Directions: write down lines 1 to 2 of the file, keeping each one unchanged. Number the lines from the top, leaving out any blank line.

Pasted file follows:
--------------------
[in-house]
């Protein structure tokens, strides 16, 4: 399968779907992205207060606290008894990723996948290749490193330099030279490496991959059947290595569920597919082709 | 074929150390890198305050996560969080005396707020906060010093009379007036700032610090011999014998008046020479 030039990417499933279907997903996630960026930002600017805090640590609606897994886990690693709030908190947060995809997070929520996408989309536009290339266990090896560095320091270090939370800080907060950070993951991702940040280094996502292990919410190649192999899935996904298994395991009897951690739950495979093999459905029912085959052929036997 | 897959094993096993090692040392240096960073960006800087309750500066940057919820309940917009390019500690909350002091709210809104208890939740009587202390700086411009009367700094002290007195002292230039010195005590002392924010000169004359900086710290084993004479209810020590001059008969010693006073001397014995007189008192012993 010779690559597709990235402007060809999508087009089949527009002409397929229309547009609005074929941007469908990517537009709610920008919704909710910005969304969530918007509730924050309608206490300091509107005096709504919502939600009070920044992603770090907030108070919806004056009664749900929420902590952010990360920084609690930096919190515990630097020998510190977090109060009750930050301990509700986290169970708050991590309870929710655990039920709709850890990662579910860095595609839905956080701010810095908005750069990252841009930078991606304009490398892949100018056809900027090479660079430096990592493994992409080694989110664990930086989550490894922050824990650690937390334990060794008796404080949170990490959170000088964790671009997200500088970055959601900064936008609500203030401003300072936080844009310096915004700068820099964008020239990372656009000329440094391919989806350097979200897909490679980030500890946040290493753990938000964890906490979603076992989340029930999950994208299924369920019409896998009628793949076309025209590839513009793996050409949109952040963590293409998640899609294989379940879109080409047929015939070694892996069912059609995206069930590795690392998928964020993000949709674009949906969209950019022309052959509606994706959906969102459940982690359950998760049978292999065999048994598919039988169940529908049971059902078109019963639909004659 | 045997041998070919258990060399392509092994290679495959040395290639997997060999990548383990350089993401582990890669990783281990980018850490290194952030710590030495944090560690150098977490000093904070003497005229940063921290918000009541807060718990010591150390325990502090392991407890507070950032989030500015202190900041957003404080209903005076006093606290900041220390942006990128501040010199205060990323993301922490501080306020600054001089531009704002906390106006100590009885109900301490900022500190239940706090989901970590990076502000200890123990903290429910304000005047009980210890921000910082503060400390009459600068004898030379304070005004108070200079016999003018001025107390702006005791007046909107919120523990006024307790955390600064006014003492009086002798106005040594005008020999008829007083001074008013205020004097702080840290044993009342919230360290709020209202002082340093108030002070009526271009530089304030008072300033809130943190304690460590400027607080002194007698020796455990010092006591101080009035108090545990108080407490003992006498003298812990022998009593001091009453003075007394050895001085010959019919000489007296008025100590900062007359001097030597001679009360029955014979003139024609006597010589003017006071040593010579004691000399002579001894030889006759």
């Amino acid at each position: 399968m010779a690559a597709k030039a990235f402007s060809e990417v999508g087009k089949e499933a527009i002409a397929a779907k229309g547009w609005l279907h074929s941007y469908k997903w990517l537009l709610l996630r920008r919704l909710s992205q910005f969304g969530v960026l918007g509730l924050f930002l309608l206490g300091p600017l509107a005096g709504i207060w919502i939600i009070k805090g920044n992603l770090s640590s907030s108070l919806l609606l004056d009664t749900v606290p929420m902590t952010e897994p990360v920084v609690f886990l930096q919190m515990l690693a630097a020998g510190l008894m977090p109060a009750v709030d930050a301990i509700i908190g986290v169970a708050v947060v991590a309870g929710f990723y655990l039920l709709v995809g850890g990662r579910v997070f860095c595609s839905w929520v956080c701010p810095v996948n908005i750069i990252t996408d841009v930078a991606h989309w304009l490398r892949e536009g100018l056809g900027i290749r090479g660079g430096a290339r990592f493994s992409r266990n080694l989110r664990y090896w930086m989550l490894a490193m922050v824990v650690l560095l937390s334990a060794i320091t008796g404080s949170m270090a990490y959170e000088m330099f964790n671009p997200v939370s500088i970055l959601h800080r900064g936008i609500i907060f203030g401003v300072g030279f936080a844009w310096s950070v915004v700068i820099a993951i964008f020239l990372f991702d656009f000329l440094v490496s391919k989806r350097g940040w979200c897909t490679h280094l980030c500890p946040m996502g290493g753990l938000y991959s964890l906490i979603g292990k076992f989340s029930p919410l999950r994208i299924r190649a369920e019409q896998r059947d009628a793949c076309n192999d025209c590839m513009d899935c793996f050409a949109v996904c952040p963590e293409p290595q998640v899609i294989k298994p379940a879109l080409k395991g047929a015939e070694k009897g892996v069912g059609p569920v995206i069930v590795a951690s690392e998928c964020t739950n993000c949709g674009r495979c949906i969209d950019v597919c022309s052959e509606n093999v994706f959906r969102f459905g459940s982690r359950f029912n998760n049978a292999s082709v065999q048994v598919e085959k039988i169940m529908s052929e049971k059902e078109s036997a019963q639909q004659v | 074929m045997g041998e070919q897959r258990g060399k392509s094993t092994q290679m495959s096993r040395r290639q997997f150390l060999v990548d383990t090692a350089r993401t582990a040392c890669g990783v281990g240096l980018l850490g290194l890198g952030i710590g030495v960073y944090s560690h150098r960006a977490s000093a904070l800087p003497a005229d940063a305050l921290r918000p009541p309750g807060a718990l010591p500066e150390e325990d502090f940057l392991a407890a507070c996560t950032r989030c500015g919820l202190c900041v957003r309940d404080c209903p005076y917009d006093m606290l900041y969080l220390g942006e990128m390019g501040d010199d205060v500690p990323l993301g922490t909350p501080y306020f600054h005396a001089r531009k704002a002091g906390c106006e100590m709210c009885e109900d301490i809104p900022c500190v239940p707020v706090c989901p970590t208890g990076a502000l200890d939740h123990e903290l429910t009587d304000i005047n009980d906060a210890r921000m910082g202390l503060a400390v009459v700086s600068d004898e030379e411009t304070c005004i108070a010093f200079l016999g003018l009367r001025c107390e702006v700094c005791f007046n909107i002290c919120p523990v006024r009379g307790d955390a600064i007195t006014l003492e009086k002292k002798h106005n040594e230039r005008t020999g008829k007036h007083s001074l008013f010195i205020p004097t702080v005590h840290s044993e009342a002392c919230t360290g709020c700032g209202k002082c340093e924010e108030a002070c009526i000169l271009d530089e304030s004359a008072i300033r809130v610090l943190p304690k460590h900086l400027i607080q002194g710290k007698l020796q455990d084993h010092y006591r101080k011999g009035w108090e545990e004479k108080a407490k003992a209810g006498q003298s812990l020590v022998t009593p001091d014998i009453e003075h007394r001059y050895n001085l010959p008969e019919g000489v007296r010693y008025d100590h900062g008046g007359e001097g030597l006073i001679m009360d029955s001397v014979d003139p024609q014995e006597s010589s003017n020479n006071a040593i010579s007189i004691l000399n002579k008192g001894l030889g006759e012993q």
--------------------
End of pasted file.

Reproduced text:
[in-house]
């Protein structure tokens, strides 16, 4: 399968779907992205207060606290008894990723996948290749490193330099030279490496991959059947290595569920597919082709 | 074929150390890198305050996560969080005396707020906060010093009379007036700032610090011999014998008046020479 030039990417499933279907997903996630960026930002600017805090640590609606897994886990690693709030908190947060995809997070929520996408989309536009290339266990090896560095320091270090939370800080907060950070993951991702940040280094996502292990919410190649192999899935996904298994395991009897951690739950495979093999459905029912085959052929036997 | 897959094993096993090692040392240096960073960006800087309750500066940057919820309940917009390019500690909350002091709210809104208890939740009587202390700086411009009367700094002290007195002292230039010195005590002392924010000169004359900086710290084993004479209810020590001059008969010693006073001397014995007189008192012993 010779690559597709990235402007060809999508087009089949527009002409397929229309547009609005074929941007469908990517537009709610920008919704909710910005969304969530918007509730924050309608206490300091509107005096709504919502939600009070920044992603770090907030108070919806004056009664749900929420902590952010990360920084609690930096919190515990630097020998510190977090109060009750930050301990509700986290169970708050991590309870929710655990039920709709850890990662579910860095595609839905956080701010810095908005750069990252841009930078991606304009490398892949100018056809900027090479660079430096990592493994992409080694989110664990930086989550490894922050824990650690937390334990060794008796404080949170990490959170000088964790671009997200500088970055959601900064936008609500203030401003300072936080844009310096915004700068820099964008020239990372656009000329440094391919989806350097979200897909490679980030500890946040290493753990938000964890906490979603076992989340029930999950994208299924369920019409896998009628793949076309025209590839513009793996050409949109952040963590293409998640899609294989379940879109080409047929015939070694892996069912059609995206069930590795690392998928964020993000949709674009949906969209950019022309052959509606994706959906969102459940982690359950998760049978292999065999048994598919039988169940529908049971059902078109019963639909004659 | 045997041998070919258990060399392509092994290679495959040395290639997997060999990548383990350089993401582990890669990783281990980018850490290194952030710590030495944090560690150098977490000093904070003497005229940063921290918000009541807060718990010591150390325990502090392991407890507070950032989030500015202190900041957003404080209903005076006093606290900041220390942006990128501040010199205060990323993301922490501080306020600054001089531009704002906390106006100590009885109900301490900022500190239940706090989901970590990076502000200890123990903290429910304000005047009980210890921000910082503060400390009459600068004898030379304070005004108070200079016999003018001025107390702006005791007046909107919120523990006024307790955390600064006014003492009086002798106005040594005008020999008829007083001074008013205020004097702080840290044993009342919230360290709020209202002082340093108030002070009526271009530089304030008072300033809130943190304690460590400027607080002194007698020796455990010092006591101080009035108090545990108080407490003992006498003298812990022998009593001091009453003075007394050895001085010959019919000489007296008025100590900062007359001097030597001679009360029955014979003139024609006597010589003017006071040593010579004691000399002579001894030889006759």